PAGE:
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Was I told wrong?

Was I told wrong?

Old 04-05-2011, 09:40 AM
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This is a FMQ question. I was told by a quilting teacher that I MUST have a 'stitch regulator' in order to do free motion quilting. (the teacher also owned a quilt shop that sold sewing machines). I could not afford a new machine, so I tried to FMQ on my regular machine. The stitches were extremely uneven and I lost interest in trying, believing she was right. Now I am reading posts on the quilting board about not dropping the feeddog. Was I told wrong? Is it possible to master FMQ on a regular machine without a stitch regulator. I am getting interested in trying again. Please give me your opinion.
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Old 04-05-2011, 09:43 AM
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I don't have a stitch regulator, and my FMQ is just fine.
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Old 04-05-2011, 09:44 AM
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While most think it is easier to learn to FMQ with a stitch regulator, it is not difficult to FMQ without one. It just takes a little more practice getting the speed and movement in synch. Most beginners are too slow with the speed. In fact, I just recently saw an old episode of Lap Quilting with Georgia Bonsteel and she was doing FMQ on her non-stitch regulated machine.
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Old 04-05-2011, 09:44 AM
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You can definitely FMQ on a regular home sewing machine without a stitch regulator. :)

But, it takes practice! I am not great, but it works for me. It is a learning process and I think it is faster or at least more interesting than stitch in the ditch. I cannot sew a straight line! lol

Keep reading on here. There is some amazing work being done on home machines - without stitch regulators!
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Old 04-05-2011, 09:44 AM
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Yes, you can do FMQ without a stitch regulator. After A LOT of practice, I was able to do FMQ on my sewing machine. My first machine (Brother) I had to use a cover plate because I didn't have the "auto drop" for the feed dogs and I didn't have a stitch regulator. However, I must admit, the FMQ got a whole lot easier when I purchase the Viking Sapphire 875Q. :)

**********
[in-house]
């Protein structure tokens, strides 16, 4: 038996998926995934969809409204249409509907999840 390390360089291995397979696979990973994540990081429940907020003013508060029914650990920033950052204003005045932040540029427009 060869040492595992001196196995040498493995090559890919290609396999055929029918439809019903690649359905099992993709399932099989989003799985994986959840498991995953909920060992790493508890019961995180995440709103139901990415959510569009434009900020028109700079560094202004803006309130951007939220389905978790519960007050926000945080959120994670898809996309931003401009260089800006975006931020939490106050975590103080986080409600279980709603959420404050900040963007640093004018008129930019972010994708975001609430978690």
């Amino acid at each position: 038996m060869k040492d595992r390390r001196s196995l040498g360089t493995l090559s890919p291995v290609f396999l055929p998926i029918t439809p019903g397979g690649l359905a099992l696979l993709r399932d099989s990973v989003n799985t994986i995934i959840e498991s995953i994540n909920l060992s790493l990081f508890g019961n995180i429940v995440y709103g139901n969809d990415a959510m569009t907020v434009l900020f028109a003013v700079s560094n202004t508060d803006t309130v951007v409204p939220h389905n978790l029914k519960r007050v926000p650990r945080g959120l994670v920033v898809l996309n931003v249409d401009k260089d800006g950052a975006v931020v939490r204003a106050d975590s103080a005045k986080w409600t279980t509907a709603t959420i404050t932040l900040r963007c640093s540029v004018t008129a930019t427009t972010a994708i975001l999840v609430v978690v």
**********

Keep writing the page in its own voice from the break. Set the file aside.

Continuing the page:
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Old 04-05-2011, 09:45 AM
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I drop the feed dogs, I don't use a stitch regulator, and drop my tension to zero and go. But I am a beginer.
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Old 04-05-2011, 09:47 AM
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I don't have a stitch regulator. I can tell you that my FMQ is not perfect. I was looking at a Bernina machine, and also a Brother, and the salesperson told me that you can learn to do it without a stitch regulator, it just takes practice. Well, I scrapped the idea of a new machine, (I have a Viking that my dad brought to me a few years ago, and he told me it was for me and my girls to use. Because I do more than my girls do in the way of quilting right now, they told me to keep it at my house. Well, my mom found out and it caused a big fight. Anyway, I was going to buy a new machine to keep the peace, but decided against it). Anyway, I got off topic, but I find the more I practice the better it looks.
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Old 04-05-2011, 09:48 AM
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I don't have a stitch regulator on my machine... now, so far I've only mastered "stippling", but thats because I haven't gotten brave enough to try other patterns. I FMQ with my feed dogs down. It takes practice, start with a small project, and I recommend gloves with rubber tipped fingers, It just feels like I have better control. Takes a little to get use to wearing gloves,but now I cant FMQ with out them.
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Old 04-05-2011, 09:48 AM
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she is selling you false information.

tons of people have been doing free motion quilting long before stitch regulators came on the market.

most people still don't have one.

you either have to buy a machine quilting frame, like a Grace, or a bernina in order have a stitch regulator.

also many people who do machine frame quilting don't have a stitch regulator.
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Old 04-05-2011, 09:53 AM
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you don't need a stitch regulator... you DO need to drop the Feeddogs tho ... and practice, practice, practice... get some remnants at the store that are pretty cotton, sandwich a small square (anywhere from 12x12 to 18x18) and just jump in and go. Basically, your goal is to match your movement of the fabric with the speed of the needle strikes.

The slip-n-go clingy thing really helps you in learning to move the fabric, too.

You can try these:
2 inch line. Stop. Now go another direction so you get zigzag jiggy-jaggy design...
loops and swirls...
write your name in thread...
make a box, but make it go into itself (like a maze wall)...
5 big loops to make a big flower, then the center make a round swirl

Have fun ~ put on some relaxing music ... have a cup of your fave beverage ... take a deep breath, and remember to breathe while you're FMQ'ing!
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